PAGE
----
"It's a difficult dichotomy," MacManus said. "And it's really rare where someone has both credentials equally strong in both areas."

Thrasher has funneled hundreds of millions of dollars in state and private funding to his alma mater, where the medical school even bears his name. But he has never worked at any educational institution and as a legislator opposed traditions sacred to faculty, such as unions and tenure.

Thrasher likes to remind people that the chancellor of the state university system, Marshall Criser III, came from the business community and UNF's Delaney is a former mayor.

"There is enough evidence around the country to show that there have been very successful 'nontraditional' or 'nonacademic' presidents at universities," Thrasher said Thursday.

At Purdue University, Daniels' selection was more fraught than Thrasher's situation. As Indiana's staunchly conservative governor, he angered teacher unions with his policies and faced a censorship controversy. Like Thrasher, he was criticized for using his political ties to get the job and lacking academic credentials.

Purdue is where FSU wants to be: a top 25 public university.

Professor David Williams, who just completed a term as chairman of the Purdue faculty senate, supported Daniels from the start, but says even doubters have reconsidered. He praised him for freezing tuition for the first time in 27 years, streamlining the budget — and committing to teaching a history seminar.

"He is very smart, a very quick study, a voracious reader and difficult not to like even if you disagree with his ideas," Williams said in an email.

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Liberal Democrats like D'Alemberte have raised the same academic skepticism, only to win over many doubters in the end. Another example: Betty Castor, the former Democratic legislator from Tampa, education commissioner and member of the Board of Regents who was appointed USF's president in 1994. Though well-liked in the community, her lack of a Ph.D. raised hackles among some academics.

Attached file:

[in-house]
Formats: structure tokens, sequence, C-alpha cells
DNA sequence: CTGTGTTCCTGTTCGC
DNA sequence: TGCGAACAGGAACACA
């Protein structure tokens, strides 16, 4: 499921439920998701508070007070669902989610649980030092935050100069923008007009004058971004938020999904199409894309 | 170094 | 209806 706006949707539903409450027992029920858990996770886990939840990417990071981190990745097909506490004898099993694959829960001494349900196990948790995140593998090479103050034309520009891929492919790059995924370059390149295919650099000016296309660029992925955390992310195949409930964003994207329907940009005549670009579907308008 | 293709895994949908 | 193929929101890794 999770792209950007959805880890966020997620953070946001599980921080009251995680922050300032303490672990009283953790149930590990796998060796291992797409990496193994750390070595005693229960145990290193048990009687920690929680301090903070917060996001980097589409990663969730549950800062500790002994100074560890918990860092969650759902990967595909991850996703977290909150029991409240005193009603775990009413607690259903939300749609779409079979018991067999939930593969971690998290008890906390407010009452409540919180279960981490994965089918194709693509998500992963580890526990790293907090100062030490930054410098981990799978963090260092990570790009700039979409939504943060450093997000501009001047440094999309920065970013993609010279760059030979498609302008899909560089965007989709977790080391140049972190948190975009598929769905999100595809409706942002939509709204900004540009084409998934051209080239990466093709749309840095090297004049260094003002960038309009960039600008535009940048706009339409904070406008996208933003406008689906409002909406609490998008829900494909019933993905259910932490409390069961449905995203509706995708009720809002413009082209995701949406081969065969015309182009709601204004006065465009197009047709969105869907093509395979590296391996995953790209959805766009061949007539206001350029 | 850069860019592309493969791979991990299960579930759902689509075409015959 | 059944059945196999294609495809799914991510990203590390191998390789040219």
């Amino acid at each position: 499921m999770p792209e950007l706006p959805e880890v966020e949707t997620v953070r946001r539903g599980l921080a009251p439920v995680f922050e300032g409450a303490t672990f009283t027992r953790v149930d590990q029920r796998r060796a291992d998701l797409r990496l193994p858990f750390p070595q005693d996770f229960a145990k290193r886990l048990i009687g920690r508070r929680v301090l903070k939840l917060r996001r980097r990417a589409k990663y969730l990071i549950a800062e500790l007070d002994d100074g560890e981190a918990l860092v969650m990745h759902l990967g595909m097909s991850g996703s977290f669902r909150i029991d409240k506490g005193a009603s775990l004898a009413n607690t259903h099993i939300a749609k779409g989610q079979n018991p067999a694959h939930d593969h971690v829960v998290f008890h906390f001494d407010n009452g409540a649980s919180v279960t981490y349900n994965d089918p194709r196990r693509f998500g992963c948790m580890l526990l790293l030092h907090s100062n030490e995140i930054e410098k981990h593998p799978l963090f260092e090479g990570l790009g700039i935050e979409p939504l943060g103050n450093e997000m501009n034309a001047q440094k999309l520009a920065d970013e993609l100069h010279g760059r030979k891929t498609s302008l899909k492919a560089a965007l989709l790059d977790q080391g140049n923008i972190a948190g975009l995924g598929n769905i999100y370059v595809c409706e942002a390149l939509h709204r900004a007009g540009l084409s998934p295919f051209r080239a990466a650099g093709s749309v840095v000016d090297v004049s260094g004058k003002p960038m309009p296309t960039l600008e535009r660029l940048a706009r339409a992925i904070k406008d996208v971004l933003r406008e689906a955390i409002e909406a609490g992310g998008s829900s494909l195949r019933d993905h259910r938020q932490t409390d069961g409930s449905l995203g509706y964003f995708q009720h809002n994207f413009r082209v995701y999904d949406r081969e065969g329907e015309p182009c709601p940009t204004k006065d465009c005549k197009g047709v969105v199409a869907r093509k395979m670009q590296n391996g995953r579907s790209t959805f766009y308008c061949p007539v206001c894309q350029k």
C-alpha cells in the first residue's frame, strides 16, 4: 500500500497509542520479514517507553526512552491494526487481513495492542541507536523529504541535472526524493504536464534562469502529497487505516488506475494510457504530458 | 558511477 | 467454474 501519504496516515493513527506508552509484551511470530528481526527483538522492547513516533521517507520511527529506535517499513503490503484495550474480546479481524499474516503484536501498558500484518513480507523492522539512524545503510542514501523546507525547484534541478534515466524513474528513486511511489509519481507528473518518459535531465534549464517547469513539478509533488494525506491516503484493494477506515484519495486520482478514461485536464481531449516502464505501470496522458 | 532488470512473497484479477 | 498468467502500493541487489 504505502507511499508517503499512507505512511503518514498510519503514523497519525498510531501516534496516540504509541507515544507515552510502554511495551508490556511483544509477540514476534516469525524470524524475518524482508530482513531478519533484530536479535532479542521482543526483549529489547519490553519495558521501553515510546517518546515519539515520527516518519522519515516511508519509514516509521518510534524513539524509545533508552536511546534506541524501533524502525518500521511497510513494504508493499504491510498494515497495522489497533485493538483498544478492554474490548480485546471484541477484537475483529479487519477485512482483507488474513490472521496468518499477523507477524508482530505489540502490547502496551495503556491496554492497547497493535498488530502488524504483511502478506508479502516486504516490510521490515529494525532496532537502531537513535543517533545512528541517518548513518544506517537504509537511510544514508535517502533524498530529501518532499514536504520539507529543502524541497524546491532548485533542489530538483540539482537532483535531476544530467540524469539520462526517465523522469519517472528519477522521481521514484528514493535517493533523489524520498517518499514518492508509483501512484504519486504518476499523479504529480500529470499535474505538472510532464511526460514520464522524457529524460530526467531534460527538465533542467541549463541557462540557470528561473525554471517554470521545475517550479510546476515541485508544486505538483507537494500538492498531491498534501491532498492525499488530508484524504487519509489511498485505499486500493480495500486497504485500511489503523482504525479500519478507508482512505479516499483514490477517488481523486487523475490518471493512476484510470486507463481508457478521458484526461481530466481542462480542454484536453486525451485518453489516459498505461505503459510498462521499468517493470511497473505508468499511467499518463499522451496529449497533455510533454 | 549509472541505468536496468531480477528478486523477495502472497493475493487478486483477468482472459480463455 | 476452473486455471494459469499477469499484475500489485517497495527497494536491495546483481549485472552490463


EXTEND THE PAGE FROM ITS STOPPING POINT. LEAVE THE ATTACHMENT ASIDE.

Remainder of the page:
"I found that the issue with faculty generally was they want to be heard and they want you to understand their concerns," Castor said Friday. "So I listened very carefully to my faculty, and I worked with the Faculty Senate."

She also used her Tallahassee know-how to boost state funding for USF, helping it make strides as a research institution during her five-year tenure.

Like Daniels, Thrasher has a statewide reputation for supporting conservative positions that some consider anti-education.

Thrasher says he will capitalize on the skills and relationships he built, but will pivot away from the partisanship. He promised to step down as Gov. Rick Scott's re-election campaign chairman if he gets the FSU job.

D'Alemberte says he believes Thrasher will join the ranks of former politicians who successfully navigate a new and challenging role.

"I think John is a person of independent judgement and has shown himself to be effective so often that I think he can get past'' the controversy, D'Alemberte said.

Tia Mitchell can be reached at (850) 224-7263 or